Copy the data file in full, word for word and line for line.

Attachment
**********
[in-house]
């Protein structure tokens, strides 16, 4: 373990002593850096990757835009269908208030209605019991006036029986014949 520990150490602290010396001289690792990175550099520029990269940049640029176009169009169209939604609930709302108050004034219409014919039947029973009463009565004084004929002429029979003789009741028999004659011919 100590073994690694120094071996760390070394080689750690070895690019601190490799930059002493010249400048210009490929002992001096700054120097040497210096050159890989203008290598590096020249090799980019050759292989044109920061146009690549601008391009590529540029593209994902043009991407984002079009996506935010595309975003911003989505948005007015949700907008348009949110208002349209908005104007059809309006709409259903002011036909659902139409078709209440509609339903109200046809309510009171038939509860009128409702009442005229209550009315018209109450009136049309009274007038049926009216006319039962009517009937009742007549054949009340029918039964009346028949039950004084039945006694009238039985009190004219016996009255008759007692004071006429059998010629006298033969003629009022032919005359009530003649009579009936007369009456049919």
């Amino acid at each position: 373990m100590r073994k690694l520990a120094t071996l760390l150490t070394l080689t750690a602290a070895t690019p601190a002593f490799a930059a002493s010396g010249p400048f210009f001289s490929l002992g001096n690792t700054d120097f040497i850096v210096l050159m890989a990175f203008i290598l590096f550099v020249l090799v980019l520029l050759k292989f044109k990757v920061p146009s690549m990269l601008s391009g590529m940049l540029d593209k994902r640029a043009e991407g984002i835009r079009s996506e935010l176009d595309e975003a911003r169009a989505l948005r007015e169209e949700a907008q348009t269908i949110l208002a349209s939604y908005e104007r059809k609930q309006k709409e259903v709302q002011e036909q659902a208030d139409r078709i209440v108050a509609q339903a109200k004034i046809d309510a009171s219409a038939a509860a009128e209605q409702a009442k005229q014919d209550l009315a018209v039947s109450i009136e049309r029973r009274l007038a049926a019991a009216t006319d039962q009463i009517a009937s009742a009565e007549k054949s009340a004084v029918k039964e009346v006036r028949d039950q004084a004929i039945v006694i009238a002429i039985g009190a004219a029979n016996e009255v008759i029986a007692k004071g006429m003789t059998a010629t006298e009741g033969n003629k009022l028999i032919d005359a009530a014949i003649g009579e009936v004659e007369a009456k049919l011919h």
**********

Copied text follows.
[in-house]
């Protein structure tokens, strides 16, 4: 373990002593850096990757835009269908208030209605019991006036029986014949 520990150490602290010396001289690792990175550099520029990269940049640029176009169009169209939604609930709302108050004034219409014919039947029973009463009565004084004929002429029979003789009741028999004659011919 100590073994690694120094071996760390070394080689750690070895690019601190490799930059002493010249400048210009490929002992001096700054120097040497210096050159890989203008290598590096020249090799980019050759292989044109920061146009690549601008391009590529540029593209994902043009991407984002079009996506935010595309975003911003989505948005007015949700907008348009949110208002349209908005104007059809309006709409259903002011036909659902139409078709209440509609339903109200046809309510009171038939509860009128409702009442005229209550009315018209109450009136049309009274007038049926009216006319039962009517009937009742007549054949009340029918039964009346028949039950004084039945006694009238039985009190004219016996009255008759007692004071006429059998010629006298033969003629009022032919005359009530003649009579009936007369009456049919």
């Amino acid at each position: 373990m100590r073994k690694l520990a120094t071996l760390l150490t070394l080689t750690a602290a070895t690019p601190a002593f490799a930059a002493s010396g010249p400048f210009f001289s490929l002992g001096n690792t700054d120097f040497i850096v210096l050159m890989a990175f203008i290598l590096f550099v020249l090799v980019l520029l050759k292989f044109k990757v920061p146009s690549m990269l601008s391009g590529m940049l540029d593209k994902r640029a043009e991407g984002i835009r079009s996506e935010l176009d595309e975003a911003r169009a989505l948005r007015e169209e949700a907008q348009t269908i949110l208002a349209s939604y908005e104007r059809k609930q309006k709409e259903v709302q002011e036909q659902a208030d139409r078709i209440v108050a509609q339903a109200k004034i046809d309510a009171s219409a038939a509860a009128e209605q409702a009442k005229q014919d209550l009315a018209v039947s109450i009136e049309r029973r009274l007038a049926a019991a009216t006319d039962q009463i009517a009937s009742a009565e007549k054949s009340a004084v029918k039964e009346v006036r028949d039950q004084a004929i039945v006694i009238a002429i039985g009190a004219a029979n016996e009255v008759i029986a007692k004071g006429m003789t059998a010629t006298e009741g033969n003629k009022l028999i032919d005359a009530a014949i003649g009579e009936v004659e007369a009456k049919l011919h």